It’s reasonable, I suppose, to assume open water swimmers prefer to practise their sport in clean water. Nobody really likes swimming into plastic bags or stepping on beer cans. It’s therefore surely in swimmers’ interest to do what they can to minimise the amount of rubbish that gets into the environment.
Our editor, Jonathan, has been trying to reduce his use of single use plastics or even eliminate them completely during June. It’s a challenge set by the Marine Conservation Society (MCS) to highlight the damage plastics do to the world we live in. It’s proving really hard to stick to, especially when travelling. So much, especially food, is wrapped in plastics that we can’t or don’t recycle.
If we struggle to reduce our usage of non-recyclable products, we can at least ensure we dispose of them properly so that they don’t end up in our hedgerows and waterways. You would have thought that swimmers, with their desire to swim in clean water, would be more conscientious than most about throwing their litter into bins. I’m sorry to report that the evidence I saw last weekend at the Great North Swim didn’t support this assumption.
I took part in the last wave of the day on Saturday. By that time, the changing tent had been trashed, despite the fact that it had a large wheelie bin in the centre. Is it really so hard to walk five paces to throw your gel wrapper in the bin rather than drop it on the floor where you’re changing? Why do people think it’s acceptable to simply drop the envelope in which they received their timing chip or the water bottle they’ve just emptied?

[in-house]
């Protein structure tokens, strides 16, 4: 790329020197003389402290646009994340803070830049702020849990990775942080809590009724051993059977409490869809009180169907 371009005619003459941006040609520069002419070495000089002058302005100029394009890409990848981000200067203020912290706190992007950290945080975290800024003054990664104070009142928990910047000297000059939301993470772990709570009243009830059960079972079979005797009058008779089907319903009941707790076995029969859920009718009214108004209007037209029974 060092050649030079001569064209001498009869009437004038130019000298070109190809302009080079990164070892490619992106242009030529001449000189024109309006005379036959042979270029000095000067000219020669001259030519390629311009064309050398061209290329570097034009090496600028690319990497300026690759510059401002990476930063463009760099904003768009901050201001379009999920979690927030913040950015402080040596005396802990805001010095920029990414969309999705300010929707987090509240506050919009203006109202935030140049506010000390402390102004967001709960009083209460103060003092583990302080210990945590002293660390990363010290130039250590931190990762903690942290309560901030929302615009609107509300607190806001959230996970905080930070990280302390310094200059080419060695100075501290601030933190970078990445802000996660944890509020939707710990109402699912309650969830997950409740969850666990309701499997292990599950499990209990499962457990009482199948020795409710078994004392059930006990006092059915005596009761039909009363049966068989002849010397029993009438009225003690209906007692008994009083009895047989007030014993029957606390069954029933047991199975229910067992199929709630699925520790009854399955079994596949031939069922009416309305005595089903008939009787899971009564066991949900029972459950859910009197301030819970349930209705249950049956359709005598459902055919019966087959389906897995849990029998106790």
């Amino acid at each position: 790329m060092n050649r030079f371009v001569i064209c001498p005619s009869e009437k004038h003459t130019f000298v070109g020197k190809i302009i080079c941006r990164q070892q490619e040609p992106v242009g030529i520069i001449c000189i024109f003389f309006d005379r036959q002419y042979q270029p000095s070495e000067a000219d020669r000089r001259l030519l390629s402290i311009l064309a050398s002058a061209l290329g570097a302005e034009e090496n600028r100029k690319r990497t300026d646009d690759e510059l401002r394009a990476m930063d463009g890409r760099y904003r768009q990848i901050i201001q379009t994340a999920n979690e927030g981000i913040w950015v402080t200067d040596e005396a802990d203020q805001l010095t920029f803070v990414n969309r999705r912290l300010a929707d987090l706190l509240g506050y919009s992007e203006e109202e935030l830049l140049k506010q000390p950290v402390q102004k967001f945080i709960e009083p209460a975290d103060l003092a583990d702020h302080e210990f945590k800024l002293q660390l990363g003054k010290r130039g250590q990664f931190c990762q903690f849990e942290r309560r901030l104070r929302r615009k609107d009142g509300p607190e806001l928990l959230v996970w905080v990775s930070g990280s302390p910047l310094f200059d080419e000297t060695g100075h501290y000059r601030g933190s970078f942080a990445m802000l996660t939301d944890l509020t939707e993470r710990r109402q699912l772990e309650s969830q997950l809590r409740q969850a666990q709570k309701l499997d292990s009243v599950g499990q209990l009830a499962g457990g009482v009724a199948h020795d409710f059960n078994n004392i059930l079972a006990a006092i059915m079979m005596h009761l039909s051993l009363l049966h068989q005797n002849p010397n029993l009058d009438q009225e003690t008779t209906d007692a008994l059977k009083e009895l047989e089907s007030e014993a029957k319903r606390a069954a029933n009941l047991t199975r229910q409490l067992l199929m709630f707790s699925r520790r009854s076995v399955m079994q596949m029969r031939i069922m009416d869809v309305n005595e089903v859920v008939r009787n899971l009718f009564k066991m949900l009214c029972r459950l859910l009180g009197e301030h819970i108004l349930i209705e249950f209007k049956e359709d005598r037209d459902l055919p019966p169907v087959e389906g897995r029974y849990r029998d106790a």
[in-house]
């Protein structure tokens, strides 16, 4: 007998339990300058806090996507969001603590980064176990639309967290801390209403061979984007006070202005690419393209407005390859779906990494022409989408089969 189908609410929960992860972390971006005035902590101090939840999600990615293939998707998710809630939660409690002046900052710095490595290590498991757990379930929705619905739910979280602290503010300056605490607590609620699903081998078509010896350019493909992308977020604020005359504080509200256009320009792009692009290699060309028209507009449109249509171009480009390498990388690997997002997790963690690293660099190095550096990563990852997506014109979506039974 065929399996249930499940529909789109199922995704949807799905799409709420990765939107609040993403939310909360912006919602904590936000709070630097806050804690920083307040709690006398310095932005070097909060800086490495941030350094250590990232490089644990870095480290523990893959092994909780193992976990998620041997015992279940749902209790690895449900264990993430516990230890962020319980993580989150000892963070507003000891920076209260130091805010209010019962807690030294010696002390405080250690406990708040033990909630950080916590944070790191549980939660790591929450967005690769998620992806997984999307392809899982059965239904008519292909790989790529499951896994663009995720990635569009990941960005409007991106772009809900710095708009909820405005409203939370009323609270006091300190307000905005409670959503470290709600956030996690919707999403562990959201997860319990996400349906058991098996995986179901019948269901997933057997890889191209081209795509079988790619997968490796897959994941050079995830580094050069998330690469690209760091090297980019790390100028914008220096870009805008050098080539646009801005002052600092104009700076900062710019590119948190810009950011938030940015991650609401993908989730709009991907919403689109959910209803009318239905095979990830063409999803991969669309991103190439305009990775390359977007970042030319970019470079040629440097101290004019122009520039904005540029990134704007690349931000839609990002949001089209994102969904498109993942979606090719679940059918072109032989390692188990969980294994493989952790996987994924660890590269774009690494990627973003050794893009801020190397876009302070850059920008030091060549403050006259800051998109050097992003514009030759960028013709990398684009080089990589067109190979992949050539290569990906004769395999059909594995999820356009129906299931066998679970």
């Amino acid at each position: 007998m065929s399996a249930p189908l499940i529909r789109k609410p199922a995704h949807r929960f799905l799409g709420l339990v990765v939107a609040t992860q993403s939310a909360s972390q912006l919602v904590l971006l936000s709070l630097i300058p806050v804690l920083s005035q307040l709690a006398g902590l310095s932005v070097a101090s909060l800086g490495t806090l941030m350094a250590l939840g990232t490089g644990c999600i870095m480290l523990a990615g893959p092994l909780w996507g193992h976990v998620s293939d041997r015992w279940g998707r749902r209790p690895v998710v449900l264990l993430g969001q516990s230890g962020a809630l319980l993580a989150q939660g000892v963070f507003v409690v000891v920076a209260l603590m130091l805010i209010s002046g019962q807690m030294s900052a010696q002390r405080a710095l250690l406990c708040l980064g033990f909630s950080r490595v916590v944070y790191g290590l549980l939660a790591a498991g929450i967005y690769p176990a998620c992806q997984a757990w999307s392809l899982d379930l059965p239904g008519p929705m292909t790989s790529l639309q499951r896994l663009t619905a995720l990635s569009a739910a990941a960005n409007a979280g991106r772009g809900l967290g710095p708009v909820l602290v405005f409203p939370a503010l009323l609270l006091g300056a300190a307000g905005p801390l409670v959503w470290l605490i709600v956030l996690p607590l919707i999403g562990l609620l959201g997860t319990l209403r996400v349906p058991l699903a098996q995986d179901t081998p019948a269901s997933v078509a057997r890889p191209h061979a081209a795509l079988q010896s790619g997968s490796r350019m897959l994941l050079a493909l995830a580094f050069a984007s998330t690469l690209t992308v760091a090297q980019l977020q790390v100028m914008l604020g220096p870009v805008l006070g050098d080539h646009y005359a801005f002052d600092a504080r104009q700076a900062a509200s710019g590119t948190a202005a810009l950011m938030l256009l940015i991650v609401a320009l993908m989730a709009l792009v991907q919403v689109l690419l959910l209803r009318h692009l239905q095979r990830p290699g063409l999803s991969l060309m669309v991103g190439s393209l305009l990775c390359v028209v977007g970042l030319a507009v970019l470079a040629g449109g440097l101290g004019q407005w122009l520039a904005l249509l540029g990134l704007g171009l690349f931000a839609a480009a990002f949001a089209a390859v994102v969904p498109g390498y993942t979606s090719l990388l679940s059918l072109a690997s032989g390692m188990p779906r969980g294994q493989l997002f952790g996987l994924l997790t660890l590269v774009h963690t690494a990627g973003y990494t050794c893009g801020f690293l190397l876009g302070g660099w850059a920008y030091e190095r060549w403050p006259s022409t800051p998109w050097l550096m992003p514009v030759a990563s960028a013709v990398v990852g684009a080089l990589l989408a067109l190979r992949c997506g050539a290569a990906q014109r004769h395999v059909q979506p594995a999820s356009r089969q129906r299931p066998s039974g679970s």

It wasn’t just the changing room. Great Swim employed a team of litter pickers who constantly roamed the site collecting sackfuls of rubbish yet the bins weren’t hard to find. Dropping litter outside is even worse as it could easily be blown into the water.
A couple of weeks ago I saw the same thing at the European Masters Championships. At the end of the day the entire spectator seating area was a mess of discarded food wrappers. Overnight, it all miraculously disappeared, but that’s no excuse for leaving it in the first place.
Fortunately, there are some swimmers out there who try to leave their swimming spots cleaner than how they find them. They take bags with them not to discard but to fill with the rubbish they find so it can be disposed of in a better way. But these people are few and littering is endemic. They will never keep up with the tide of carelessly discarded rubbish until more people dispose of their own properly or reduce its production.
Actually, we’re pretty confident that most H2Open readers are as irritated about carelessly discarded litter as we are and dispose of their rubbish properly but please consider if you can do more. Clear some rubbish from your favourite swimming spot, let someone know you disapprove if they drop litter, think about your use of single use plastics every time you buy something and ask yourself if there’s an alternative.
As swimmers, we benefit more than most from a clean environment. Let’s do more than our share to keep our waterways and oceans fit for swimming.
Image credit: Andy Pearson